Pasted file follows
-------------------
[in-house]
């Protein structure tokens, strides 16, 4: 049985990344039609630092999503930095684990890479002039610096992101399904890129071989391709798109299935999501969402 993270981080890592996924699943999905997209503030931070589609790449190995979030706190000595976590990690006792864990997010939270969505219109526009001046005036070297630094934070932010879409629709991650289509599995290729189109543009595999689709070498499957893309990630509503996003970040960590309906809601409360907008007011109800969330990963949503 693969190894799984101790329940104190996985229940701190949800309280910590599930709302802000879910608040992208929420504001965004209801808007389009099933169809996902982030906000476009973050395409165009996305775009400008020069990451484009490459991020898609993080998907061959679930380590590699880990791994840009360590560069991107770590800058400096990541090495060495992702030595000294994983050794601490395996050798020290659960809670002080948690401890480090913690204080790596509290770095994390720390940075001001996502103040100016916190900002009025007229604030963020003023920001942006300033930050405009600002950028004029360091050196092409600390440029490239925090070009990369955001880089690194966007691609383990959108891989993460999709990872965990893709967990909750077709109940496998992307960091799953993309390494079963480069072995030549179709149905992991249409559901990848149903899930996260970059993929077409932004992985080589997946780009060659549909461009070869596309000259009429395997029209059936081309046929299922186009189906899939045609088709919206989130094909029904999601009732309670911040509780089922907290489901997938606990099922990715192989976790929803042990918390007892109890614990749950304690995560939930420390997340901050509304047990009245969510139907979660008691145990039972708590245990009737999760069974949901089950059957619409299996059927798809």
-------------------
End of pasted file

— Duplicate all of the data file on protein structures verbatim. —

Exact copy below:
[in-house]
């Protein structure tokens, strides 16, 4: 049985990344039609630092999503930095684990890479002039610096992101399904890129071989391709798109299935999501969402 993270981080890592996924699943999905997209503030931070589609790449190995979030706190000595976590990690006792864990997010939270969505219109526009001046005036070297630094934070932010879409629709991650289509599995290729189109543009595999689709070498499957893309990630509503996003970040960590309906809601409360907008007011109800969330990963949503 693969190894799984101790329940104190996985229940701190949800309280910590599930709302802000879910608040992208929420504001965004209801808007389009099933169809996902982030906000476009973050395409165009996305775009400008020069990451484009490459991020898609993080998907061959679930380590590699880990791994840009360590560069991107770590800058400096990541090495060495992702030595000294994983050794601490395996050798020290659960809670002080948690401890480090913690204080790596509290770095994390720390940075001001996502103040100016916190900002009025007229604030963020003023920001942006300033930050405009600002950028004029360091050196092409600390440029490239925090070009990369955001880089690194966007691609383990959108891989993460999709990872965990893709967990909750077709109940496998992307960091799953993309390494079963480069072995030549179709149905992991249409559901990848149903899930996260970059993929077409932004992985080589997946780009060659549909461009070869596309000259009429395997029209059936081309046929299922186009189906899939045609088709919206989130094909029904999601009732309670911040509780089922907290489901997938606990099922990715192989976790929803042990918390007892109890614990749950304690995560939930420390997340901050509304047990009245969510139907979660008691145990039972708590245990009737999760069974949901089950059957619409299996059927798809």